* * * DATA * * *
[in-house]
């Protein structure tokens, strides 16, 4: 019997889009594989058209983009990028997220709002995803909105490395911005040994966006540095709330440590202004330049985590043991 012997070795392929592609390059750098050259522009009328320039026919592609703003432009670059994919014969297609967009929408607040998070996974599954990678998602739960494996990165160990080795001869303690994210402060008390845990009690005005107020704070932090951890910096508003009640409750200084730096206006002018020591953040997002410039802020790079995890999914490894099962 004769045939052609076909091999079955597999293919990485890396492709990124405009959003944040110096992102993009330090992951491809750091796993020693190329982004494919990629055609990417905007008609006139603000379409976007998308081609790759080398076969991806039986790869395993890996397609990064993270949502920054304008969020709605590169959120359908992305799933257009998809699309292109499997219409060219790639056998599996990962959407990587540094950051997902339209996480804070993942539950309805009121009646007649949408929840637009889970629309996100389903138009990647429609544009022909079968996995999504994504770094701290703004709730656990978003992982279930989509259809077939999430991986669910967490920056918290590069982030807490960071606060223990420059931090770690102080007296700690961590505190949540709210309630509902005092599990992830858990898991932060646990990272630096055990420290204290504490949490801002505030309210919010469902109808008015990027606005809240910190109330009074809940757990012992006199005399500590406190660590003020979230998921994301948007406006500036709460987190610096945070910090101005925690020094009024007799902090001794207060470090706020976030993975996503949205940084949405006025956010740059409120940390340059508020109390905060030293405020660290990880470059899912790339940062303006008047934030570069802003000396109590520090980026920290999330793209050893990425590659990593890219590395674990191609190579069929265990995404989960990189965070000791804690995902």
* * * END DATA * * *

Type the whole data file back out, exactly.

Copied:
[in-house]
């Protein structure tokens, strides 16, 4: 019997889009594989058209983009990028997220709002995803909105490395911005040994966006540095709330440590202004330049985590043991 012997070795392929592609390059750098050259522009009328320039026919592609703003432009670059994919014969297609967009929408607040998070996974599954990678998602739960494996990165160990080795001869303690994210402060008390845990009690005005107020704070932090951890910096508003009640409750200084730096206006002018020591953040997002410039802020790079995890999914490894099962 004769045939052609076909091999079955597999293919990485890396492709990124405009959003944040110096992102993009330090992951491809750091796993020693190329982004494919990629055609990417905007008609006139603000379409976007998308081609790759080398076969991806039986790869395993890996397609990064993270949502920054304008969020709605590169959120359908992305799933257009998809699309292109499997219409060219790639056998599996990962959407990587540094950051997902339209996480804070993942539950309805009121009646007649949408929840637009889970629309996100389903138009990647429609544009022909079968996995999504994504770094701290703004709730656990978003992982279930989509259809077939999430991986669910967490920056918290590069982030807490960071606060223990420059931090770690102080007296700690961590505190949540709210309630509902005092599990992830858990898991932060646990990272630096055990420290204290504490949490801002505030309210919010469902109808008015990027606005809240910190109330009074809940757990012992006199005399500590406190660590003020979230998921994301948007406006500036709460987190610096945070910090101005925690020094009024007799902090001794207060470090706020976030993975996503949205940084949405006025956010740059409120940390340059508020109390905060030293405020660290990880470059899912790339940062303006008047934030570069802003000396109590520090980026920290999330793209050893990425590659990593890219590395674990191609190579069929265990995404989960990189965070000791804690995902």